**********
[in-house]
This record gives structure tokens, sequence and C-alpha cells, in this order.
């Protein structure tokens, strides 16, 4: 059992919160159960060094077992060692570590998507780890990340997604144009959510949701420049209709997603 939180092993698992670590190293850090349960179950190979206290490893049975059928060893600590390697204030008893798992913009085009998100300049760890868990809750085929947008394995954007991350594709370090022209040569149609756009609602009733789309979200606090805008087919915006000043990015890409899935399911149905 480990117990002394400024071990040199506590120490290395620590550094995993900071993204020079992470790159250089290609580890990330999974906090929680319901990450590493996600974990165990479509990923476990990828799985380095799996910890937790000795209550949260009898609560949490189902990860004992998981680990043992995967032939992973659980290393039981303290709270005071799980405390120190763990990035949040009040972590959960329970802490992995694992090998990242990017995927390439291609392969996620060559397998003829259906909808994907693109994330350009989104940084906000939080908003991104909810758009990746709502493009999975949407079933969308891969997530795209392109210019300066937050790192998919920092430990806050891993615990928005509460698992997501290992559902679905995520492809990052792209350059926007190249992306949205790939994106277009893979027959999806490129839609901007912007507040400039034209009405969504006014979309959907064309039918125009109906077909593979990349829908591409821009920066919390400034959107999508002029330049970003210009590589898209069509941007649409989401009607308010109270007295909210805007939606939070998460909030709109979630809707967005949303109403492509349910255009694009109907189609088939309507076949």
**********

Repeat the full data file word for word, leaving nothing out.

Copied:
[in-house]
This record gives structure tokens, sequence and C-alpha cells, in this order.
């Protein structure tokens, strides 16, 4: 059992919160159960060094077992060692570590998507780890990340997604144009959510949701420049209709997603 939180092993698992670590190293850090349960179950190979206290490893049975059928060893600590390697204030008893798992913009085009998100300049760890868990809750085929947008394995954007991350594709370090022209040569149609756009609602009733789309979200606090805008087919915006000043990015890409899935399911149905 480990117990002394400024071990040199506590120490290395620590550094995993900071993204020079992470790159250089290609580890990330999974906090929680319901990450590493996600974990165990479509990923476990990828799985380095799996910890937790000795209550949260009898609560949490189902990860004992998981680990043992995967032939992973659980290393039981303290709270005071799980405390120190763990990035949040009040972590959960329970802490992995694992090998990242990017995927390439291609392969996620060559397998003829259906909808994907693109994330350009989104940084906000939080908003991104909810758009990746709502493009999975949407079933969308891969997530795209392109210019300066937050790192998919920092430990806050891993615990928005509460698992997501290992559902679905995520492809990052792209350059926007190249992306949205790939994106277009893979027959999806490129839609901007912007507040400039034209009405969504006014979309959907064309039918125009109906077909593979990349829908591409821009920066919390400034959107999508002029330049970003210009590589898209069509941007649409989401009607308010109270007295909210805007939606939070998460909030709109979630809707967005949303109403492509349910255009694009109907189609088939309507076949």